Administration of red ginseng regulates microRNA expression in a mouse model of endometriosis

Article information

Clin Exp Reprod Med. 2021;48(4):337-346
Publication date (electronic) : 2021 September 1
doi : https://doi.org/10.5653/cerm.2021.04392
1Department of Obstetrics and Gynecology, Gangnam Severance Hospital, Yonsei University College of Medicine, Seoul, Korea
2Institute of Women’s Life Medical Science, Yonsei University College of Medicine, Seoul, Korea
Corresponding author: SiHyun Cho Department of Obstetrics and Gynecology, Gangnam Severance Hospital, Yonsei University College of Medicine, 211 Eonju-ro, Gangnam-gu, Seoul 06273, Korea Tel: +82-2-2019-3430 Fax: +82-2-3462-8209 E-mail: sihyuncho@yuhs.ac
*

These authors contributed equally to this work.

**

This study was supported by the Korean Ginseng Cooperation. And, this study was financially supported by a grant from the Korea Health Technology R&D Project through the Korea Health Industry Development Institute (KHIDI), funded by the Ministry of Health & Welfare, Republic of Korea (grant number: HI18C2047).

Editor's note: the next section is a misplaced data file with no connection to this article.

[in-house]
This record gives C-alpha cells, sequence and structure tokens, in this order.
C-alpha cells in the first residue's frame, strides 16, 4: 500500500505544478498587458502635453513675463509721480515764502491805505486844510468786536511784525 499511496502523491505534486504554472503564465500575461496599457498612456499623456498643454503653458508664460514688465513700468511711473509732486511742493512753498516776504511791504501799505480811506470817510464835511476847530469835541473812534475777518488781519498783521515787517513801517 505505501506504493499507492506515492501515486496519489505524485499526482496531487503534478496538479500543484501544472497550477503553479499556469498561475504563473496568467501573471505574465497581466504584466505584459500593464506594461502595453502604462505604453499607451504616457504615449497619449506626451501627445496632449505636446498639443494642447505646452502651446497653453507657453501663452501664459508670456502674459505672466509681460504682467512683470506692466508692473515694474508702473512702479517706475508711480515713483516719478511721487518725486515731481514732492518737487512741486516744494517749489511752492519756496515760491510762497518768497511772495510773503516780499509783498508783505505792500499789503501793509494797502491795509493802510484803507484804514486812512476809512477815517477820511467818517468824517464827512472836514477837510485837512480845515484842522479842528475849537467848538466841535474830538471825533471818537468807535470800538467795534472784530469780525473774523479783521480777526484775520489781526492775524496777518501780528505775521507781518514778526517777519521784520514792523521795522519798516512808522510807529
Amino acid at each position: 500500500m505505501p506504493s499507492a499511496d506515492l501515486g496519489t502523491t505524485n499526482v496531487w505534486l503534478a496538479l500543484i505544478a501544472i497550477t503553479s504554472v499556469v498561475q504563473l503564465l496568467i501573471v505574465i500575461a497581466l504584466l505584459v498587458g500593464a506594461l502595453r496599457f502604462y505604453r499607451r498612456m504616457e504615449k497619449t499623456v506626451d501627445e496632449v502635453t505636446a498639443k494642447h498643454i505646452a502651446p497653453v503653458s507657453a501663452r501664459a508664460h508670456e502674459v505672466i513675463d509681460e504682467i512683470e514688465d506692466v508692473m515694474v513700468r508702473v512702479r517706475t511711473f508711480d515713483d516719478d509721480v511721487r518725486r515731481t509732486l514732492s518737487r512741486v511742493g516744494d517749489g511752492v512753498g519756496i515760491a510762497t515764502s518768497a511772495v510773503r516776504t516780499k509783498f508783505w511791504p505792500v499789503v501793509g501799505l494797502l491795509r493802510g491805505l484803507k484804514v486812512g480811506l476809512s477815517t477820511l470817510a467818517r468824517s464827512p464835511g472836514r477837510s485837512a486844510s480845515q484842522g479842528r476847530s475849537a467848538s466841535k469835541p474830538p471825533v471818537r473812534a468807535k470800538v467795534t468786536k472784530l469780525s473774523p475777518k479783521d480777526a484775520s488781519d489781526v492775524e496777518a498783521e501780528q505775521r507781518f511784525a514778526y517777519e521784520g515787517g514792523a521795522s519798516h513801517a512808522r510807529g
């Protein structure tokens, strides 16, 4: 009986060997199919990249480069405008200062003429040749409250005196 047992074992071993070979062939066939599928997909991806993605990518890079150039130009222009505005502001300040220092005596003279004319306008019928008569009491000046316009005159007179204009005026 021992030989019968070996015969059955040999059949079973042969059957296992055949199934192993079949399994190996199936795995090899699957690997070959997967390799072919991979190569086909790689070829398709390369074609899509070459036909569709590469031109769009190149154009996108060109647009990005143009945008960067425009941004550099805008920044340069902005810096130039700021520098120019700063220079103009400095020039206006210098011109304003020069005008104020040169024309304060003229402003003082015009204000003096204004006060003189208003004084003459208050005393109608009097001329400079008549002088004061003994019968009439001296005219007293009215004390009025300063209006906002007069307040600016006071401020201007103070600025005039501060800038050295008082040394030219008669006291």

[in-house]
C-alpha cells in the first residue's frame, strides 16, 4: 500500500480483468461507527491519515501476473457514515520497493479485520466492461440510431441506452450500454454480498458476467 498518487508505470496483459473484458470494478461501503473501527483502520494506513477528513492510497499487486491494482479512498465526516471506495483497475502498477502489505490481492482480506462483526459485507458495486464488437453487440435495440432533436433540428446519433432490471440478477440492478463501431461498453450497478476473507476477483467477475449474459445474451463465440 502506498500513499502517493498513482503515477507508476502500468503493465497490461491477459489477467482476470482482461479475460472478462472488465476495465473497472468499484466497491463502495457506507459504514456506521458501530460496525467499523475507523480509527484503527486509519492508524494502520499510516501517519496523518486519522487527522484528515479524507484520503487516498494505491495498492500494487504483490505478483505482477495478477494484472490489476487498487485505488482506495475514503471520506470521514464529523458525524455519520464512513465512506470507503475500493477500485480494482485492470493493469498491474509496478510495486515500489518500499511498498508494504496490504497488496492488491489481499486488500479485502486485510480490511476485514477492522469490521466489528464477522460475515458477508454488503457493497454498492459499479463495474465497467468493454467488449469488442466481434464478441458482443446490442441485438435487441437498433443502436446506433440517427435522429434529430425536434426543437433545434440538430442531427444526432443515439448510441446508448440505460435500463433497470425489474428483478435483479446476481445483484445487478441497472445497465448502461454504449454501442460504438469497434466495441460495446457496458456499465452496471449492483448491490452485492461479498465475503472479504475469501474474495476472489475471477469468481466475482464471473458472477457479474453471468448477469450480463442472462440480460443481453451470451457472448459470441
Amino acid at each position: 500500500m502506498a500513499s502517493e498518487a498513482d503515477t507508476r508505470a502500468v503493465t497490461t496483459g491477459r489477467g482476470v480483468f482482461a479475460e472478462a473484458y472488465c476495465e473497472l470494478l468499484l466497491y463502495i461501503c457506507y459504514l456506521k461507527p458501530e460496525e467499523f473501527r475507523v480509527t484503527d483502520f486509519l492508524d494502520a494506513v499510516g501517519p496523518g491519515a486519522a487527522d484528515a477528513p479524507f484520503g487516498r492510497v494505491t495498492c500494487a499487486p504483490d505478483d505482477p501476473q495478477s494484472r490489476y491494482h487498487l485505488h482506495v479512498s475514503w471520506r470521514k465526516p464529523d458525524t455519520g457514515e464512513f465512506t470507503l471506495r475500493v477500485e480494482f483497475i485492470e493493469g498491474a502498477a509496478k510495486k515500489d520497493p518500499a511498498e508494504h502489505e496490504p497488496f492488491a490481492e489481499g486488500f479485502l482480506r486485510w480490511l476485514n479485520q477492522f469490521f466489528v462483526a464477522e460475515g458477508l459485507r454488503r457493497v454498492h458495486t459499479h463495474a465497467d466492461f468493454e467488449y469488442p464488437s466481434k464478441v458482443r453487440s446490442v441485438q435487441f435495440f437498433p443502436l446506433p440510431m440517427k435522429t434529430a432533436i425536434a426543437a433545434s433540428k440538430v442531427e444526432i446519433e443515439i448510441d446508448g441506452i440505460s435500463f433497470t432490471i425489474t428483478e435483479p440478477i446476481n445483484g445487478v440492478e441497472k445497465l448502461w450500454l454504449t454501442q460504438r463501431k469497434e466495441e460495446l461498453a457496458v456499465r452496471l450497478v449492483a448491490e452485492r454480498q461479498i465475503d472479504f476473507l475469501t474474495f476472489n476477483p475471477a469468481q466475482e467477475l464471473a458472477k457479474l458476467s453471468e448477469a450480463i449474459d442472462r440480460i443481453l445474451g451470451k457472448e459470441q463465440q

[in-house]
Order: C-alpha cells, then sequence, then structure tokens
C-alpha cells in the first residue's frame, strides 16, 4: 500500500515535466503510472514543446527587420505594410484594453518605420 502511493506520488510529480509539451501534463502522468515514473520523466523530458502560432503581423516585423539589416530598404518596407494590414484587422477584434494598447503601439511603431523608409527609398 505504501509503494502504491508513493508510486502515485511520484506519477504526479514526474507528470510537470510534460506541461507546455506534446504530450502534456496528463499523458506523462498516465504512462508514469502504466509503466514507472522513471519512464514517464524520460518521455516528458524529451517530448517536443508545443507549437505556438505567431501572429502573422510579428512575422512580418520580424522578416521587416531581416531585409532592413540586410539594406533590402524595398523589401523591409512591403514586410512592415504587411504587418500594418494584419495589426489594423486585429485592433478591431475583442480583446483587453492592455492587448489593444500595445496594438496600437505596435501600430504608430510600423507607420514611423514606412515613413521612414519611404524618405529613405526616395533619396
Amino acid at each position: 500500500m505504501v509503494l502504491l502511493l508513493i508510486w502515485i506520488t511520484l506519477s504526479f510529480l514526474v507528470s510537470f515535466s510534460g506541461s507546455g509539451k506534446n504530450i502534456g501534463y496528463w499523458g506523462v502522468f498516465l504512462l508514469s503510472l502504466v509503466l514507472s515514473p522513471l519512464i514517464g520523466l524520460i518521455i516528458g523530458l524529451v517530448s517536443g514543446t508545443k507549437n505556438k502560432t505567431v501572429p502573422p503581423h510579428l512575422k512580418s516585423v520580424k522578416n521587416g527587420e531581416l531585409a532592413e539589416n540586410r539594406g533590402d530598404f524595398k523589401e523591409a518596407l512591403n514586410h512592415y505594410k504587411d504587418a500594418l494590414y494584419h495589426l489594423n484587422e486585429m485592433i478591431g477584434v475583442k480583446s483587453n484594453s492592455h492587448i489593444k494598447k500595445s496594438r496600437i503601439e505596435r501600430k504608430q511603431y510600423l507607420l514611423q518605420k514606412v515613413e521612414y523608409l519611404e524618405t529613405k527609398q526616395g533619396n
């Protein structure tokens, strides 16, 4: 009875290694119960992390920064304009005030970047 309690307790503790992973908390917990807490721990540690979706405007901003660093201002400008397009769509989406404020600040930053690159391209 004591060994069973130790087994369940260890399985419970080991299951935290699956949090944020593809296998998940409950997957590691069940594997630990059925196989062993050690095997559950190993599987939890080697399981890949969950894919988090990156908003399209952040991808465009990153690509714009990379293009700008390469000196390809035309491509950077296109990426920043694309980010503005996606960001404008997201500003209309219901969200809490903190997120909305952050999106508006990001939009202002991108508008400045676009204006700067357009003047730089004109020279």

Received 2021 January 27; Revised 2021 May 20; Accepted 2021 July 12.

Abstract

Objective

Red ginseng (RG) exerts anti-inflammatory, anti-proliferative, and immunomodulatory effects on endometriosis through the regulation of microRNA (miRNA) expression. It may also ameliorate endometriosis by affecting the expression of multiple miRNAs simultaneously, rather than acting on a single miRNA at a given time. Since studies on the overall effects of RG on endometriosis via the regulation of miRNA expression are lacking, the current study aimed to explore the global effect of RG on miRNA expression in a mouse model of endometriosis.

Methods

To establish the mouse model, the uterine horn of donor mice was implanted into the lateral side of the recipients’ peritoneum, followed by vehicle or RG treatment for 8 weeks.

Results

To confirm the effects of RG on the established mouse model, the size of the implanted uterus was measured; it was found to be lower in mice from the RG group than in mice from the control group. miRNA expression profiles in the implanted uterus of the mouse model of endometriosis after vehicle or RG administration were analyzed using microarray technology. Thereafter, seven candidate miRNAs and 125 candidate genes (miRNA targets) were identified through a bioinformatics analysis.

Conclusion